Classes, Practice, and Getting Drafted in a Pandemic

By Jack Sinclair

Freshman year of college is usually a massive step in someone’s life. The adjustment to living away from home, having a roommate and a more rigorous workload is tough for all students. That transition is even harder in the age of COVID-19, as health and safety guidelines make it difficult to meet new friends and the challenge of hybrid or online classes.

Gunnarwolfe Fontaine’s transition to college has been more eventful than most.

The first-year student from Rhode Island is a forward on Northeastern’s men’s hockey team, and was recently selected by the Nashville Predators in the NHL draft. His transition into college was much the same as his peers, with the added challenge of continuing to market himself to NHL teams and staying in shape for an undetermined start to the season. 

“It’s certainly not what I imagined,” Fontaine said, “but I am making the most of it.” He mentioned that despite the challenges and inconveniences brought on by the pandemic, he was still enjoying classes and time with his friends. 

At age 20, Fontaine is a couple of years older than most of his first-year classmates, having spent two years playing hockey for the Chicago Steel in the USHL. Fontaine made a name for himself there, logging 46 goals and 54 assists in 105 career games, earning him recognition from several NHL scouts, including scouts from the Stanley Cup champions.

“I talked to Toronto and Tampa Bay the most,” said Fontaine, “and I talked to the Preds for the first time a week before the draft.” Despite the lack of an established relationship with the team, he still felt that getting drafted was “one of the best moments of my whole life,” the fulfillment of a lifelong dream.

Fontaine is not the first person from his family to play Division I college hockey, nor is he even the only one playing for Northeastern right now. His sister, Skylar, is a senior star on the women’s team and the reigning Hockey East Defenseman of the Year.

“She said it would be really cool if we could go to college together, but also respected that it was entirely my choice,” he said.

Aside from Northeastern, Fontaine also considered playing at Michigan State University, Providence, and UMass Amherst, but chose Northeastern because of its strong hockey program and academics. “It certainly makes my mom’s life a lot easier,” he noted. “She can come up for one day and see both of us.”

COVID-19 has drastically changed the way athletes and teams can train, and Fontaine’s experience has changed a lot too.

“I can’t really get out on the ice a lot,” he said. In Chicago, players had an entire rink at their disposal. They could go out onto the ice whenever they wanted, as long as the doors were unlocked. Now COVID safety regulations have significantly limited ice times. The only time he can actually practice at Matthews Arena is during the full team practices, which has forced Fontaine to adopt new workout methods.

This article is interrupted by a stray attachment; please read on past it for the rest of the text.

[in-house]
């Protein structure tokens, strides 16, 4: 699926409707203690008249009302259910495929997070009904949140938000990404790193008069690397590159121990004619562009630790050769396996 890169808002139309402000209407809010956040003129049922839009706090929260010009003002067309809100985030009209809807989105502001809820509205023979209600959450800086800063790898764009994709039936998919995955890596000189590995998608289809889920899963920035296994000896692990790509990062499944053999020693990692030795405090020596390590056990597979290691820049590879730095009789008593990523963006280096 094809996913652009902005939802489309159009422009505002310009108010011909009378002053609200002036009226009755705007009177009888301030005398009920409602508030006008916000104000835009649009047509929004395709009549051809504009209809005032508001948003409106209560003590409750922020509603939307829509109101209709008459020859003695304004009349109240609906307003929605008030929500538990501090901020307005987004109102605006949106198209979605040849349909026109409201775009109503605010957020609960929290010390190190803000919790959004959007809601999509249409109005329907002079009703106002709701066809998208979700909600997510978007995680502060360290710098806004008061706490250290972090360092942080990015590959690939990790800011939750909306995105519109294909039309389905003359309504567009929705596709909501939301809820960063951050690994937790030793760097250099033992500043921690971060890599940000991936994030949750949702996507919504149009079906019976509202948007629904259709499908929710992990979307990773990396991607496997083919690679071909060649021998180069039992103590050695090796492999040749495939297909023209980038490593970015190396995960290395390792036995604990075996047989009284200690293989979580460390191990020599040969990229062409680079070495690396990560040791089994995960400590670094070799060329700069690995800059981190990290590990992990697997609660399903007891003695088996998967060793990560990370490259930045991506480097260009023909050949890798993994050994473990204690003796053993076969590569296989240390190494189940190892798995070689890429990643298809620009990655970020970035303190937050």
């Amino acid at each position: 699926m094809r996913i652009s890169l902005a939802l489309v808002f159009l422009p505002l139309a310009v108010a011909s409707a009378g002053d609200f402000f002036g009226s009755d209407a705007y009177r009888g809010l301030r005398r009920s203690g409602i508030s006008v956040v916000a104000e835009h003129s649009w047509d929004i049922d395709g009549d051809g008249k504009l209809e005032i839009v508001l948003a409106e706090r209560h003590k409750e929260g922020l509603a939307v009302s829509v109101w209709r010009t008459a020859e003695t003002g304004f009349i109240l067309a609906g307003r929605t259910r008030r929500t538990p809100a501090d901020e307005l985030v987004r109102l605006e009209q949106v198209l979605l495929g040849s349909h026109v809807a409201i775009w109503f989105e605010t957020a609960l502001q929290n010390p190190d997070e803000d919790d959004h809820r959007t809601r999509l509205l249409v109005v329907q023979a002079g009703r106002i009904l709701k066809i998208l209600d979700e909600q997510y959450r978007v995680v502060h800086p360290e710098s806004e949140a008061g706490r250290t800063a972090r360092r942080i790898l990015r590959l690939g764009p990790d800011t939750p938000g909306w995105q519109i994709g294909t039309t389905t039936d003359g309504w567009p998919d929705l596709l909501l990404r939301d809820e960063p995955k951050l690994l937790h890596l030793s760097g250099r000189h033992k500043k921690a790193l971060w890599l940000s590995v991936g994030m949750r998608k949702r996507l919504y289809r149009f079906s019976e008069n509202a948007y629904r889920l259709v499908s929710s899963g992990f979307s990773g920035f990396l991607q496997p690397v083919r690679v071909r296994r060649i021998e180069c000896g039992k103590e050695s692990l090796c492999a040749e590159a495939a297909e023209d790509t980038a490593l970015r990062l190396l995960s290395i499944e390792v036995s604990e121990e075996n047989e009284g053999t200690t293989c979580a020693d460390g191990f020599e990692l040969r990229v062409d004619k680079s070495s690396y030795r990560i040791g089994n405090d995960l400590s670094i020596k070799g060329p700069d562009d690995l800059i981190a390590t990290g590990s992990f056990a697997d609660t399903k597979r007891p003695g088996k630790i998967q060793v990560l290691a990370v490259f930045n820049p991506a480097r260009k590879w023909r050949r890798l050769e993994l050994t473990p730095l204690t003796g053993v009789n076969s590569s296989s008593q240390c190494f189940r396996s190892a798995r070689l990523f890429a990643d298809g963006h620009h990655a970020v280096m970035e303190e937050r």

“Sometimes I’ll just rollerblade to get my food with my roommate,” he said. The players’ workout routines have changed too. In the past, the whole team would work out together, but new guidelines limit groups to five.

Despite the lack of ice time and the splintered workout sessions, Fontaine said that he was feeling really good about the chemistry on the team.

“We have a lot of young guys playing important roles, and the great leadership core we have of Solow, Jozefek, and Harris makes us feel like we can be really competitive,” he said.

Sam Colangelo, second-round pick of the Anaheim Ducks and Fontaine’s high school and USHL teammate, is also a freshman forward for the Huskies. While the two won’t begin the season on the same line — as they did in Chicago — when they take the ice together, they make a dangerous duo. “We have that bond out on the ice, where we just know where the other one is going to be,” Fontaine said. 

Fontaine compared his style of play to the Boston Bruins’ Brad Marchand and the Vegas Golden Knights’ Jonathan Marchessault. “I am a bit small, in terms of hockey players, but I like to play hard and not let that stop me.” 

That style has clearly netted him success, as he and Colangelo were selected to the USA Hockey’s Under-20 World Junior A team at the end of last season.

“It was probably my favorite hockey memory,” he said of putting on the Team USA jersey. “The competition was really strong, and definitely helped me raise my stock among NHL teams.” Team USA wound up with the bronze medal after losing to his fellow freshman Husky, Team Canada goalie Devon Levi, in a shootout. “I wish I could go back to that game, because I am pretty sure I know how to score on Levi now,” Fontaine said.

As far as his non-hockey life, Fontaine said he lives just like any other college student. “I like to watch movies and play video games with my roommate,” he said. “It took me a while to get used to the course load . . . I have a lot of group projects, so I will sometimes just be up late on a Zoom call.”

The college experience and the experience of athletes has massively changed because of the coronavirus pandemic, but Gunnarwolfe Fontaine is certainly making the most of it.

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